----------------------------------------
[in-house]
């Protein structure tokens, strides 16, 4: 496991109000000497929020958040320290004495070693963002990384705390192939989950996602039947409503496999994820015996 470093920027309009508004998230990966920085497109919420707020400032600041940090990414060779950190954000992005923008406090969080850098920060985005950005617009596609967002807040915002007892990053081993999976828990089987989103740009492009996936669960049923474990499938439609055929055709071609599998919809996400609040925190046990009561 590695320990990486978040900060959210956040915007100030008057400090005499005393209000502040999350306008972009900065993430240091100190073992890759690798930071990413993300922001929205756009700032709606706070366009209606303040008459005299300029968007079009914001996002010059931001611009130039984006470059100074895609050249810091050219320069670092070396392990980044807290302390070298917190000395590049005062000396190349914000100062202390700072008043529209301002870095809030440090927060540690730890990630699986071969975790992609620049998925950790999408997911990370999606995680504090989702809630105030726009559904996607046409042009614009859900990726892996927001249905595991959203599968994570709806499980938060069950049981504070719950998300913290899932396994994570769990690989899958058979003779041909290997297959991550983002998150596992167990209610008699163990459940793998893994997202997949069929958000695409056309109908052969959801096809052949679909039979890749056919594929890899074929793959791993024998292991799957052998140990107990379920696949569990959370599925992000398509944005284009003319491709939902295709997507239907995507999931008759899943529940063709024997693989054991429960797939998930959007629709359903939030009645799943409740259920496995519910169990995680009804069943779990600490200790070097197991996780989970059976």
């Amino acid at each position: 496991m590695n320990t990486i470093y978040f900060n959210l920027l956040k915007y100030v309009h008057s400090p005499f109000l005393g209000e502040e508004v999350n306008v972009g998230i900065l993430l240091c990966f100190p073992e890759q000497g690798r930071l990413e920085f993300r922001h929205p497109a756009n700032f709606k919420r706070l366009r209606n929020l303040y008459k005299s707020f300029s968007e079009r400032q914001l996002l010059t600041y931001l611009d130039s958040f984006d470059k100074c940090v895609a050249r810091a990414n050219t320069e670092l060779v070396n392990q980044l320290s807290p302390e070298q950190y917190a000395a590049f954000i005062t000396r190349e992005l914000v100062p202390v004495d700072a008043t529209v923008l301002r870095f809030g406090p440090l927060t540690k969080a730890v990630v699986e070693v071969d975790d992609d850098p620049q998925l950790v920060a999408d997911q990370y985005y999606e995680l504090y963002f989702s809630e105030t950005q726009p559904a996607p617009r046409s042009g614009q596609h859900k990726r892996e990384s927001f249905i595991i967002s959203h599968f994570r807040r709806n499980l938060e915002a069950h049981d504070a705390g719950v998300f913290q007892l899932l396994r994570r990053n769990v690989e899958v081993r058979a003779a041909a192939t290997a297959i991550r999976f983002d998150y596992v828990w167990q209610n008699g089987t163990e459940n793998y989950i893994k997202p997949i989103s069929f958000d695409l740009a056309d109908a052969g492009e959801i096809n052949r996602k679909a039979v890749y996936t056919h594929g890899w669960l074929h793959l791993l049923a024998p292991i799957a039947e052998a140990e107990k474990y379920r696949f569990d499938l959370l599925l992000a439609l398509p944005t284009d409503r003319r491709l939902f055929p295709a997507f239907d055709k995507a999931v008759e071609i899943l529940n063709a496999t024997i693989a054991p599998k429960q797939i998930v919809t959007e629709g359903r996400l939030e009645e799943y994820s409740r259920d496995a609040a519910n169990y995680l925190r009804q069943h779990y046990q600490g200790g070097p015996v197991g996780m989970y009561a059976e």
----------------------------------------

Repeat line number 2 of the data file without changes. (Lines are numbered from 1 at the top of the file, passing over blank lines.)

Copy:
């Protein structure tokens, strides 16, 4: 496991109000000497929020958040320290004495070693963002990384705390192939989950996602039947409503496999994820015996 470093920027309009508004998230990966920085497109919420707020400032600041940090990414060779950190954000992005923008406090969080850098920060985005950005617009596609967002807040915002007892990053081993999976828990089987989103740009492009996936669960049923474990499938439609055929055709071609599998919809996400609040925190046990009561 590695320990990486978040900060959210956040915007100030008057400090005499005393209000502040999350306008972009900065993430240091100190073992890759690798930071990413993300922001929205756009700032709606706070366009209606303040008459005299300029968007079009914001996002010059931001611009130039984006470059100074895609050249810091050219320069670092070396392990980044807290302390070298917190000395590049005062000396190349914000100062202390700072008043529209301002870095809030440090927060540690730890990630699986071969975790992609620049998925950790999408997911990370999606995680504090989702809630105030726009559904996607046409042009614009859900990726892996927001249905595991959203599968994570709806499980938060069950049981504070719950998300913290899932396994994570769990690989899958058979003779041909290997297959991550983002998150596992167990209610008699163990459940793998893994997202997949069929958000695409056309109908052969959801096809052949679909039979890749056919594929890899074929793959791993024998292991799957052998140990107990379920696949569990959370599925992000398509944005284009003319491709939902295709997507239907995507999931008759899943529940063709024997693989054991429960797939998930959007629709359903939030009645799943409740259920496995519910169990995680009804069943779990600490200790070097197991996780989970059976």